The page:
When you sell a capital asset for more than you paid for it, the result is a capital gain. Capital assets include stocks, bonds, precious metals, jewelry, and real estate. The tax you'll pay on a capital gain depends on how long you held the asset before selling it. Capital gains are classified as either long-term or short-term and are taxed accordingly.

Long-term capital gains are derived from assets that are held for more than one year before they are disposed of. Long-term capital gains are taxed according to graduated thresholds for taxable income at 0%, 15%, or 20%. (Although there are some exceptions where capital gains may be taxed at rates greater than 20%).

Key Takeaways

  • When you sell a capital asset for more than you purchased it, the result is a capital gain.
  • Short-term capital gains result from selling capital assets owned for one year or less.
  • Long-term capital gains result from selling capital assets owned for more than one year.
  • Assets that are subject to capital gains tax include stocks, bonds, precious metals, real estate, and property.
  • Short-term gains are taxed as regular income, according to the U.S. income tax brackets.
  • Long-term gains are subject to unique tax brackets that are generally more favorable than the regular income tax brackets.

A short-term capital gain results from an asset owned for one year or less before it is disposed of. While capital gains are generally taxed at a more favorable rate than salary or wages, gains that are classified as short-term do not benefit from any special tax rates; they are subject to taxation as ordinary income. As regular taxable income, short-term gains are subject to one of seven tax rates that correspond to the seven federal tax brackets in the U.S., with rates ranging from 10% to 37%.

Net capital gains are calculated based on your adjusted basis in an asset—what you paid to acquire the asset, less depreciation, plus any costs you incurred during the sale of the asset and the costs of any improvements you made. If an asset is given to you as a gift, you inherit the donor's basis.

The tax on a long-term capital gain is almost always lower than if the same asset were sold (and the gain realized) in less than a year. Because long-term capital gains are generally taxed at a more favorable rate than short-term capital gains, you can minimize your capital gains tax by holding assets for a year or more.

Long-Term Capital Gains Rates

After the passage of the Tax Cuts and Jobs Act (TCJA) in 2018, the tax treatment of long-term capital gains changed. Prior to 2018, the tax brackets for long-term capital gains were closely aligned with income tax brackets. TCJA created unique tax brackets for long-term capital gains tax. These numbers generally change from year to year.

Tax Rates for Long-Term Capital Gains 2019 (2020)

Filing Status


0% rate


15% rate


20% rate




Up to $39,375 ($40,000)

$39,376 to $434,55 ($40,000 to to $441,450)

Over $434,550 ($441,450)


Head of household

Up to $52,750 ($53,600)


$52,751 to $461,700 ($53,600 to $469,050)

Over $461,700 ($469,050)


Married filing jointly 

Up to $78,750 ($80,000)

$78,751 to $488,850 ($80,000 to $496,600)

Over $488,850 ($496,600)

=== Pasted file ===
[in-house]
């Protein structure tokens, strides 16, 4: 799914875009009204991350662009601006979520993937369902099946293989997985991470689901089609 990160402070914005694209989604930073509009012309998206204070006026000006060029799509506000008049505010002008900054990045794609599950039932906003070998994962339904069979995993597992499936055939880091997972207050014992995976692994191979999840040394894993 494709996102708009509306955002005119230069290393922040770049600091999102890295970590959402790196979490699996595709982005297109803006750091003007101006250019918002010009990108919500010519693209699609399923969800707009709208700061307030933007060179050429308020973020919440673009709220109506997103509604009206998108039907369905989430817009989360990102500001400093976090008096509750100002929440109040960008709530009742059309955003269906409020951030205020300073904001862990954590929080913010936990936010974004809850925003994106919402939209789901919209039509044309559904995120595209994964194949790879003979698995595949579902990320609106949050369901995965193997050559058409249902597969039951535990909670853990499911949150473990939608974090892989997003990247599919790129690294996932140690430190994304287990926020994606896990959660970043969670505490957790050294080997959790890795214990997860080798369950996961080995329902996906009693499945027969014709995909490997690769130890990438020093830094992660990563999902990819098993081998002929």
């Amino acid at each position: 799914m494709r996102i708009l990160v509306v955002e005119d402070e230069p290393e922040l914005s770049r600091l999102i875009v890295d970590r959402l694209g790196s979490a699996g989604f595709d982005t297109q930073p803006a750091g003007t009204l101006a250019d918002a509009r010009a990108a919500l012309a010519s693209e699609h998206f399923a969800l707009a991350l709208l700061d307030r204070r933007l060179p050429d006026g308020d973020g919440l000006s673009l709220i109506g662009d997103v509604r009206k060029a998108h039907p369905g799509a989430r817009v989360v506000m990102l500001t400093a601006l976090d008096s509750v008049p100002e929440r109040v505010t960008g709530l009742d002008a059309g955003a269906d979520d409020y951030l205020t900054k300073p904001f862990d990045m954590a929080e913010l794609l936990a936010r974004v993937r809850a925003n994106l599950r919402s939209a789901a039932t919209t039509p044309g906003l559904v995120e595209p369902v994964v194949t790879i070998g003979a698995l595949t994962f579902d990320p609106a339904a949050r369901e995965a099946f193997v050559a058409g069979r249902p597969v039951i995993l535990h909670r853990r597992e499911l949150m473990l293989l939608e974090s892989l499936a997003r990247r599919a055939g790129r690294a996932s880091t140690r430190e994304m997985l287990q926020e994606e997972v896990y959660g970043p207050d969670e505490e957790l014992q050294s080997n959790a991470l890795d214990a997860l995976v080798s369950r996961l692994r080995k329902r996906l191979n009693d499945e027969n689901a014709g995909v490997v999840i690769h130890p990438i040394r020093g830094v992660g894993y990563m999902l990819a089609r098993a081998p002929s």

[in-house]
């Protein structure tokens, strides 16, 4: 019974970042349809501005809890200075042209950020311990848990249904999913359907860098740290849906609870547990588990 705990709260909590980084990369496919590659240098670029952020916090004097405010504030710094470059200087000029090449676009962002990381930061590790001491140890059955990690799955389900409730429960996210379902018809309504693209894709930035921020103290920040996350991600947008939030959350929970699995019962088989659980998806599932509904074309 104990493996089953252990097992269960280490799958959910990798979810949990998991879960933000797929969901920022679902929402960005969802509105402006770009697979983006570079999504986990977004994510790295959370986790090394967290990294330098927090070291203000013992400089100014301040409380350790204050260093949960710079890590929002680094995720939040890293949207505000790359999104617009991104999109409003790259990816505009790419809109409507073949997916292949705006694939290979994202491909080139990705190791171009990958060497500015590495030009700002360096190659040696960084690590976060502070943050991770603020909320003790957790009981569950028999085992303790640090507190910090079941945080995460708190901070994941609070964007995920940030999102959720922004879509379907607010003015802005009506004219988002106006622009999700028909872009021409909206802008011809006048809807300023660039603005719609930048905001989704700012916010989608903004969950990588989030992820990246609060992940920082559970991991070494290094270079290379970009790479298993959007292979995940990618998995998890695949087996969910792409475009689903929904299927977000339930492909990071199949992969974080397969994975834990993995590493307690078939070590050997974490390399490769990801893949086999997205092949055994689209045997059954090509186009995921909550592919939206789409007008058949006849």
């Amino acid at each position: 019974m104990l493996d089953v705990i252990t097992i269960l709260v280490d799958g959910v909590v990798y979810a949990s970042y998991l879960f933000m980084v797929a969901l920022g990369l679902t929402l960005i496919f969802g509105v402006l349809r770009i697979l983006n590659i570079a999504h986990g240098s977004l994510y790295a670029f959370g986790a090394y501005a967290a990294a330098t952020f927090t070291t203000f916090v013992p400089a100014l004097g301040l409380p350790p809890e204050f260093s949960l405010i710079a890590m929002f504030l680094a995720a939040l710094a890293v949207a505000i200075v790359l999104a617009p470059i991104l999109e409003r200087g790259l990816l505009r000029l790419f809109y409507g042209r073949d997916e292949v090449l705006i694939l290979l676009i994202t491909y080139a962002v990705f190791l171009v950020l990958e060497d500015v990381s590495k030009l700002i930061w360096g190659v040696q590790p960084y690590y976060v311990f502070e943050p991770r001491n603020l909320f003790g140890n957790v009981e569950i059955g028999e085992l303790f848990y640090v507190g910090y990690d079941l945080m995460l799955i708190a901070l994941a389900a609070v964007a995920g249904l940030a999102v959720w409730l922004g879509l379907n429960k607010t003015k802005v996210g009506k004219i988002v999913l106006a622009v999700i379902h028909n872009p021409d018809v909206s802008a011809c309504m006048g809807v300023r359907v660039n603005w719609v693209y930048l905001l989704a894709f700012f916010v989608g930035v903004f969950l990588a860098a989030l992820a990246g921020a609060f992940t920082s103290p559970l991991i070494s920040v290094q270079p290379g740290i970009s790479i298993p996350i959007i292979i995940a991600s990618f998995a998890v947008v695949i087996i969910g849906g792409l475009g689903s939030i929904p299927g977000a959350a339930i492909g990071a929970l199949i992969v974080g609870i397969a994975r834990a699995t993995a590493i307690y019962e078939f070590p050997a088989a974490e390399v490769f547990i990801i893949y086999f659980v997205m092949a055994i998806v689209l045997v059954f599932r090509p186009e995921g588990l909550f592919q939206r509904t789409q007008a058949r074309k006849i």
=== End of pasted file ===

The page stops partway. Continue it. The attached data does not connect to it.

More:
Married filing separately


Up to $39,375 ($40,000)

$39,376 to $244,425 ($40,000 to $248,300)

Over $244,425 ($248,300)

Short-Term Capital Gains Tax Rates

Short-term capital gains are taxed as though they are ordinary income. Any income you receive from investments you held for less than a year must be included in your taxable income for that year. For example, if you have $80,000 in taxable income from your salary and $5,000 from short-term investments, your total taxable income is $85,000.

The tax you'll pay on short-term capital gains follows the same tax brackets as ordinary income.

Tax Rates for Short-Term Capital Gains 2019 (2020)
Filing Status 10% 12% 22% 24% 32% 35% 37%
Single Up to $9,700 ($9,875) $9,701 to $39,475
($9,876 to $40,125)
$39,476 to $84,200
($40,126 to $85,525)
$84,201 to $160,725
($85,526 to $163,300)
$160,726 to $204,100
($163,301 to $207,350)
$204,101 to $510,300
($207,351 to $518,400)
Over $510,300
Head of household Up to $13,850 ($14,100) $13,851 to $52,850
($14,101 to $53,700)
$52,851 to $84,200
($53,701 to $85,500)
$84,201 to $160,700
($85,501 to $163,300)
$160,701 to $204,100
($163,301 to $207,350)
$204,101 to $510,300
($207,351 to $518,400)
Over $510,300 ($518,400)
Married filing jointly Up to $19,400
$19,401 to $78,950
($19,751 to $80,250)
$78,951 to $168,400
($80,251 to $171.050)
$168,401 to $321,450
($171, 051 to $326,600)
$321,451 to $408,200
($326,601 to $414,700)
$408,201 to $612,350
($414,701 to $622,050)
Over $612,350
Married filing separately Up to $9,700 ($9,875) $9,701 to $39,475
($9,876 to $40,125)
$39,476 to $84,200 ($40,126 to $85,525) $84,201 to $160,725
($35,526 to $163,300)
$160,726 to  $204,100
($163,301 to ($207,350)
$204,101 to $306,750
($207,351 to $311,025)
Over $306,750

Ordinary income is taxed at differing rates depending on your income. It's possible that a short-term capital gain—or part of it at least—might be taxed at a higher rate than your regular earnings. That's because it might cause part of your overall income to jump into a higher tax bracket.

For example, using the 2019 federal income tax rates, and assuming you are filing that income as a single person, you'd be in the 22% tax bracket with your taxable income from your salary. However, because of the progressive nature of the federal tax system, the first $9,700 you earn would be taxed at 10%, your income from $9,701 up to $39,475 would be taxed at 12%, and only the income from $39,475 to $80,000 would be taxed at 22%.

Part of your $5,000 capital gain—the portion up to the $82,199 limit for the bracket—would be taxed at 22%. The remaining $2,801 of the gain, however, would be taxed at 24%, the rate for the next-highest tax bracket.

Capital Gains Special Rates and Exceptions

Some assets receive different capital-gains treatment or have different time frames than the rates indicated above.


You're taxed at a 28% rate—regardless of your income—for gains on art, antiques, jewelry, precious metals, stamp collections, coins, and other collectibles.

Small Business Stock